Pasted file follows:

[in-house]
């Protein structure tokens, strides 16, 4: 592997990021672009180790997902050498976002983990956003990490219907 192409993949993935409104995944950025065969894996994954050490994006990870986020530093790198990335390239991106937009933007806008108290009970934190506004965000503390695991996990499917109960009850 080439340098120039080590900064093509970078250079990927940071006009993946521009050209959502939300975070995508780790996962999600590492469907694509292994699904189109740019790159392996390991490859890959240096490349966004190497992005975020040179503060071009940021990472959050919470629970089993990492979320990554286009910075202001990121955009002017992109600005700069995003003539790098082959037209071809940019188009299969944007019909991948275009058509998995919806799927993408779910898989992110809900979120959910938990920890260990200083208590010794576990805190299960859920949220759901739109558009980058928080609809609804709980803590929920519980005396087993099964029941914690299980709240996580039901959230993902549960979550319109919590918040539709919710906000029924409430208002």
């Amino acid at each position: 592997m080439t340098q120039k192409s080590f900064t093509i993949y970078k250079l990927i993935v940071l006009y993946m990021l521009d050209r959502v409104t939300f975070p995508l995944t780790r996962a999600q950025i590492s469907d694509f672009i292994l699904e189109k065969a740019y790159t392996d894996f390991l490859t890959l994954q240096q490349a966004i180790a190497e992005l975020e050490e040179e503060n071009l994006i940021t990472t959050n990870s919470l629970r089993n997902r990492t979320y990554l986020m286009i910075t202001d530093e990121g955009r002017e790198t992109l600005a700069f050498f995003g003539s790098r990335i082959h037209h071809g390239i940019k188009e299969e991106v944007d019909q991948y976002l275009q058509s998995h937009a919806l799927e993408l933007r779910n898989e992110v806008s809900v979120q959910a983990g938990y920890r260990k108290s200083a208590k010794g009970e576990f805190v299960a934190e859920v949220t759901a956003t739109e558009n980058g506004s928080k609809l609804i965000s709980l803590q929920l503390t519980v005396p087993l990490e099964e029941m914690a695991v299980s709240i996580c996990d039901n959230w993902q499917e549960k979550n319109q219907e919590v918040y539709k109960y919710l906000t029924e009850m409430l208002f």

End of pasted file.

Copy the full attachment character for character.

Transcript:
[in-house]
């Protein structure tokens, strides 16, 4: 592997990021672009180790997902050498976002983990956003990490219907 192409993949993935409104995944950025065969894996994954050490994006990870986020530093790198990335390239991106937009933007806008108290009970934190506004965000503390695991996990499917109960009850 080439340098120039080590900064093509970078250079990927940071006009993946521009050209959502939300975070995508780790996962999600590492469907694509292994699904189109740019790159392996390991490859890959240096490349966004190497992005975020040179503060071009940021990472959050919470629970089993990492979320990554286009910075202001990121955009002017992109600005700069995003003539790098082959037209071809940019188009299969944007019909991948275009058509998995919806799927993408779910898989992110809900979120959910938990920890260990200083208590010794576990805190299960859920949220759901739109558009980058928080609809609804709980803590929920519980005396087993099964029941914690299980709240996580039901959230993902549960979550319109919590918040539709919710906000029924409430208002």
């Amino acid at each position: 592997m080439t340098q120039k192409s080590f900064t093509i993949y970078k250079l990927i993935v940071l006009y993946m990021l521009d050209r959502v409104t939300f975070p995508l995944t780790r996962a999600q950025i590492s469907d694509f672009i292994l699904e189109k065969a740019y790159t392996d894996f390991l490859t890959l994954q240096q490349a966004i180790a190497e992005l975020e050490e040179e503060n071009l994006i940021t990472t959050n990870s919470l629970r089993n997902r990492t979320y990554l986020m286009i910075t202001d530093e990121g955009r002017e790198t992109l600005a700069f050498f995003g003539s790098r990335i082959h037209h071809g390239i940019k188009e299969e991106v944007d019909q991948y976002l275009q058509s998995h937009a919806l799927e993408l933007r779910n898989e992110v806008s809900v979120q959910a983990g938990y920890r260990k108290s200083a208590k010794g009970e576990f805190v299960a934190e859920v949220t759901a956003t739109e558009n980058g506004s928080k609809l609804i965000s709980l803590q929920l503390t519980v005396p087993l990490e099964e029941m914690a695991v299980s709240i996580c996990d039901n959230w993902q499917e549960k979550n319109q219907e919590v918040y539709k109960y919710l906000t029924e009850m409430l208002f």